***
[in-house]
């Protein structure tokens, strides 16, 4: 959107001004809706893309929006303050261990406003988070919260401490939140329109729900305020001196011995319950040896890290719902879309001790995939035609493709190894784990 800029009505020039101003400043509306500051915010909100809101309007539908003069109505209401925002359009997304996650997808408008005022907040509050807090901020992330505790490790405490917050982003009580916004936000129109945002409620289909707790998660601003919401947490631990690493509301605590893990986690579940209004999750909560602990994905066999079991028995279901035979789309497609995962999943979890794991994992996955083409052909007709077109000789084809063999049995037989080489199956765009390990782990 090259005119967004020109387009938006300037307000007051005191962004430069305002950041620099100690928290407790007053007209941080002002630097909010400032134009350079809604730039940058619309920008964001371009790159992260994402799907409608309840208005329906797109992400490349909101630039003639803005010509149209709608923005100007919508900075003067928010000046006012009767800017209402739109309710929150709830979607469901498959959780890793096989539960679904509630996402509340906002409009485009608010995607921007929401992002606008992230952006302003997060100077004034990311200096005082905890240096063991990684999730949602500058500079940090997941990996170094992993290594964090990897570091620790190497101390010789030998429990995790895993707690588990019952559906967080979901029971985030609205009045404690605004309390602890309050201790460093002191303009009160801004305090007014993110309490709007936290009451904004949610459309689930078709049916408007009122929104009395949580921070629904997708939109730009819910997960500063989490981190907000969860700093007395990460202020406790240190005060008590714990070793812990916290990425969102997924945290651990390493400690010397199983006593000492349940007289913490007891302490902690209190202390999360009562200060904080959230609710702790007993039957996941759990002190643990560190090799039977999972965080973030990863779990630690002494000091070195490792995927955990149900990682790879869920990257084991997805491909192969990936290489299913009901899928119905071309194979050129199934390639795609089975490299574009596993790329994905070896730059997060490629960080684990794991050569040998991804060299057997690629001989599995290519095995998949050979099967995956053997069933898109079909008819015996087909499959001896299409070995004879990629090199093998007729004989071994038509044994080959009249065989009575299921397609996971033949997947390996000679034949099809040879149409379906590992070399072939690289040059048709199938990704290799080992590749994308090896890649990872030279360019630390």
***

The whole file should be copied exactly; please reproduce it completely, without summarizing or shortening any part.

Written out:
[in-house]
């Protein structure tokens, strides 16, 4: 959107001004809706893309929006303050261990406003988070919260401490939140329109729900305020001196011995319950040896890290719902879309001790995939035609493709190894784990 800029009505020039101003400043509306500051915010909100809101309007539908003069109505209401925002359009997304996650997808408008005022907040509050807090901020992330505790490790405490917050982003009580916004936000129109945002409620289909707790998660601003919401947490631990690493509301605590893990986690579940209004999750909560602990994905066999079991028995279901035979789309497609995962999943979890794991994992996955083409052909007709077109000789084809063999049995037989080489199956765009390990782990 090259005119967004020109387009938006300037307000007051005191962004430069305002950041620099100690928290407790007053007209941080002002630097909010400032134009350079809604730039940058619309920008964001371009790159992260994402799907409608309840208005329906797109992400490349909101630039003639803005010509149209709608923005100007919508900075003067928010000046006012009767800017209402739109309710929150709830979607469901498959959780890793096989539960679904509630996402509340906002409009485009608010995607921007929401992002606008992230952006302003997060100077004034990311200096005082905890240096063991990684999730949602500058500079940090997941990996170094992993290594964090990897570091620790190497101390010789030998429990995790895993707690588990019952559906967080979901029971985030609205009045404690605004309390602890309050201790460093002191303009009160801004305090007014993110309490709007936290009451904004949610459309689930078709049916408007009122929104009395949580921070629904997708939109730009819910997960500063989490981190907000969860700093007395990460202020406790240190005060008590714990070793812990916290990425969102997924945290651990390493400690010397199983006593000492349940007289913490007891302490902690209190202390999360009562200060904080959230609710702790007993039957996941759990002190643990560190090799039977999972965080973030990863779990630690002494000091070195490792995927955990149900990682790879869920990257084991997805491909192969990936290489299913009901899928119905071309194979050129199934390639795609089975490299574009596993790329994905070896730059997060490629960080684990794991050569040998991804060299057997690629001989599995290519095995998949050979099967995956053997069933898109079909008819015996087909499959001896299409070995004879990629090199093998007729004989071994038509044994080959009249065989009575299921397609996971033949997947390996000679034949099809040879149409379906590992070399072939690289040059048709199938990704290799080992590749994308090896890649990872030279360019630390």